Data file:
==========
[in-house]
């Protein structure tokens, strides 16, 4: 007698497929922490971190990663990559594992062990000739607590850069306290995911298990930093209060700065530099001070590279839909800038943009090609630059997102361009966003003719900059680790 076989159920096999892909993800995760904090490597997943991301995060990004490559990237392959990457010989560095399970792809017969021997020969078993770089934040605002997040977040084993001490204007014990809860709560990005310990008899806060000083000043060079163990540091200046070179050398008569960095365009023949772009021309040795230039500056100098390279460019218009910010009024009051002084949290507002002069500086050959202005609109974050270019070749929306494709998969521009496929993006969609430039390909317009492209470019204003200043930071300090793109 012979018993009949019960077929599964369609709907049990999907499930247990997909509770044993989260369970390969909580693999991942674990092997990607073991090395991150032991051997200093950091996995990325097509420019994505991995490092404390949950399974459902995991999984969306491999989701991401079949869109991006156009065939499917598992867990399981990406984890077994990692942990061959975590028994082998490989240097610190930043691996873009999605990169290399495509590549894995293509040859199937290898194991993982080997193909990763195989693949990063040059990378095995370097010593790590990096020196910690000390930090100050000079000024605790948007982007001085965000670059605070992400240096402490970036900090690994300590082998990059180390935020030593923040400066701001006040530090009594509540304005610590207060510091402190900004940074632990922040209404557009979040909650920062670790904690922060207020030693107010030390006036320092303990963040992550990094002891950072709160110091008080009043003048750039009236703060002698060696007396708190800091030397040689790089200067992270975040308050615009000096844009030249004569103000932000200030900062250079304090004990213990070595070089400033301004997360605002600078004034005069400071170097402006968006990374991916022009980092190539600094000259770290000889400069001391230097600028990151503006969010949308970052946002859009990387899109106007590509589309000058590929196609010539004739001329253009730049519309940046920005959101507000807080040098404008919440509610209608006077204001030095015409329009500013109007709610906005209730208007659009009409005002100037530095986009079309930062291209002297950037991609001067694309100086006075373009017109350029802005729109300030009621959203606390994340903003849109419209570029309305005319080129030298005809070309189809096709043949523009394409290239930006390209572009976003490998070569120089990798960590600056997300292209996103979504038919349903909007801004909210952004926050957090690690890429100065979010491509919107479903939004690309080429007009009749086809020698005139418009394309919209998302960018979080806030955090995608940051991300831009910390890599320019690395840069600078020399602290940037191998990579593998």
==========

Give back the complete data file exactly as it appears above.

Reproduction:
[in-house]
């Protein structure tokens, strides 16, 4: 007698497929922490971190990663990559594992062990000739607590850069306290995911298990930093209060700065530099001070590279839909800038943009090609630059997102361009966003003719900059680790 076989159920096999892909993800995760904090490597997943991301995060990004490559990237392959990457010989560095399970792809017969021997020969078993770089934040605002997040977040084993001490204007014990809860709560990005310990008899806060000083000043060079163990540091200046070179050398008569960095365009023949772009021309040795230039500056100098390279460019218009910010009024009051002084949290507002002069500086050959202005609109974050270019070749929306494709998969521009496929993006969609430039390909317009492209470019204003200043930071300090793109 012979018993009949019960077929599964369609709907049990999907499930247990997909509770044993989260369970390969909580693999991942674990092997990607073991090395991150032991051997200093950091996995990325097509420019994505991995490092404390949950399974459902995991999984969306491999989701991401079949869109991006156009065939499917598992867990399981990406984890077994990692942990061959975590028994082998490989240097610190930043691996873009999605990169290399495509590549894995293509040859199937290898194991993982080997193909990763195989693949990063040059990378095995370097010593790590990096020196910690000390930090100050000079000024605790948007982007001085965000670059605070992400240096402490970036900090690994300590082998990059180390935020030593923040400066701001006040530090009594509540304005610590207060510091402190900004940074632990922040209404557009979040909650920062670790904690922060207020030693107010030390006036320092303990963040992550990094002891950072709160110091008080009043003048750039009236703060002698060696007396708190800091030397040689790089200067992270975040308050615009000096844009030249004569103000932000200030900062250079304090004990213990070595070089400033301004997360605002600078004034005069400071170097402006968006990374991916022009980092190539600094000259770290000889400069001391230097600028990151503006969010949308970052946002859009990387899109106007590509589309000058590929196609010539004739001329253009730049519309940046920005959101507000807080040098404008919440509610209608006077204001030095015409329009500013109007709610906005209730208007659009009409005002100037530095986009079309930062291209002297950037991609001067694309100086006075373009017109350029802005729109300030009621959203606390994340903003849109419209570029309305005319080129030298005809070309189809096709043949523009394409290239930006390209572009976003490998070569120089990798960590600056997300292209996103979504038919349903909007801004909210952004926050957090690690890429100065979010491509919107479903939004690309080429007009009749086809020698005139418009394309919209998302960018979080806030955090995608940051991300831009910390890599320019690395840069600078020399602290940037191998990579593998």